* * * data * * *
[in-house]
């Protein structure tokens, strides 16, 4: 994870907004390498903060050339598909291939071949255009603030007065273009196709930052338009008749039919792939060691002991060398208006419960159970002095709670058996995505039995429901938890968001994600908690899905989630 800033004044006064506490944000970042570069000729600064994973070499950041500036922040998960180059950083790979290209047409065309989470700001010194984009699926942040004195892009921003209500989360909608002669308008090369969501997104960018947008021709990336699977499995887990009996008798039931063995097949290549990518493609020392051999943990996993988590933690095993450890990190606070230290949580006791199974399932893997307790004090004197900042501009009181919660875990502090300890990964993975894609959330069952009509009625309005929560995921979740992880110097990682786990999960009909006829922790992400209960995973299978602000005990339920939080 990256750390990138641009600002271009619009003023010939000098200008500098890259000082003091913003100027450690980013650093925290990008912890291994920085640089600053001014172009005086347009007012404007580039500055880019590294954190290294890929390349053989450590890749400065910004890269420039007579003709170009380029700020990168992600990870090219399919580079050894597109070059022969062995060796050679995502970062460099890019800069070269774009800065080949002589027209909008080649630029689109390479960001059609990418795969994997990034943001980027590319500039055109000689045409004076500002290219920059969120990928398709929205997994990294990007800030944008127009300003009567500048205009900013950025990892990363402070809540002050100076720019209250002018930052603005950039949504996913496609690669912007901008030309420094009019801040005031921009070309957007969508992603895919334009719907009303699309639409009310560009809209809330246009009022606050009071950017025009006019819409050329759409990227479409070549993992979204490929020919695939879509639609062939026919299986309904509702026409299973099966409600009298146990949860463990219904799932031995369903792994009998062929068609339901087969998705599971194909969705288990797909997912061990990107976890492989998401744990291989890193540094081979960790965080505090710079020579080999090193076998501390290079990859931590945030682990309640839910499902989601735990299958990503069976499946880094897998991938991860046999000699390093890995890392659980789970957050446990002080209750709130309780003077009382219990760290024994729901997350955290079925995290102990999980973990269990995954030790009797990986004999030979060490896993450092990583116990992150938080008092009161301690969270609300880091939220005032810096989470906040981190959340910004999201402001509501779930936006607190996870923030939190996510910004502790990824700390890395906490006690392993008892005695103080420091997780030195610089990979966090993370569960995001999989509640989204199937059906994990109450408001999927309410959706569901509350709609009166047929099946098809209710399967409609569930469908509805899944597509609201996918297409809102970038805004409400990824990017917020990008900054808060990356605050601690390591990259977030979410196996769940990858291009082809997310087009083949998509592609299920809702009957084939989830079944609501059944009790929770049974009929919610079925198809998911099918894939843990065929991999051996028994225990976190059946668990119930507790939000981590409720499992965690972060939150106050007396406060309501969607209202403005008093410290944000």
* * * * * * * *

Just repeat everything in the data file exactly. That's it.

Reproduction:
[in-house]
């Protein structure tokens, strides 16, 4: 994870907004390498903060050339598909291939071949255009603030007065273009196709930052338009008749039919792939060691002991060398208006419960159970002095709670058996995505039995429901938890968001994600908690899905989630 800033004044006064506490944000970042570069000729600064994973070499950041500036922040998960180059950083790979290209047409065309989470700001010194984009699926942040004195892009921003209500989360909608002669308008090369969501997104960018947008021709990336699977499995887990009996008798039931063995097949290549990518493609020392051999943990996993988590933690095993450890990190606070230290949580006791199974399932893997307790004090004197900042501009009181919660875990502090300890990964993975894609959330069952009509009625309005929560995921979740992880110097990682786990999960009909006829922790992400209960995973299978602000005990339920939080 990256750390990138641009600002271009619009003023010939000098200008500098890259000082003091913003100027450690980013650093925290990008912890291994920085640089600053001014172009005086347009007012404007580039500055880019590294954190290294890929390349053989450590890749400065910004890269420039007579003709170009380029700020990168992600990870090219399919580079050894597109070059022969062995060796050679995502970062460099890019800069070269774009800065080949002589027209909008080649630029689109390479960001059609990418795969994997990034943001980027590319500039055109000689045409004076500002290219920059969120990928398709929205997994990294990007800030944008127009300003009567500048205009900013950025990892990363402070809540002050100076720019209250002018930052603005950039949504996913496609690669912007901008030309420094009019801040005031921009070309957007969508992603895919334009719907009303699309639409009310560009809209809330246009009022606050009071950017025009006019819409050329759409990227479409070549993992979204490929020919695939879509639609062939026919299986309904509702026409299973099966409600009298146990949860463990219904799932031995369903792994009998062929068609339901087969998705599971194909969705288990797909997912061990990107976890492989998401744990291989890193540094081979960790965080505090710079020579080999090193076998501390290079990859931590945030682990309640839910499902989601735990299958990503069976499946880094897998991938991860046999000699390093890995890392659980789970957050446990002080209750709130309780003077009382219990760290024994729901997350955290079925995290102990999980973990269990995954030790009797990986004999030979060490896993450092990583116990992150938080008092009161301690969270609300880091939220005032810096989470906040981190959340910004999201402001509501779930936006607190996870923030939190996510910004502790990824700390890395906490006690392993008892005695103080420091997780030195610089990979966090993370569960995001999989509640989204199937059906994990109450408001999927309410959706569901509350709609009166047929099946098809209710399967409609569930469908509805899944597509609201996918297409809102970038805004409400990824990017917020990008900054808060990356605050601690390591990259977030979410196996769940990858291009082809997310087009083949998509592609299920809702009957084939989830079944609501059944009790929770049974009929919610079925198809998911099918894939843990065929991999051996028994225990976190059946668990119930507790939000981590409720499992965690972060939150106050007396406060309501969607209202403005008093410290944000």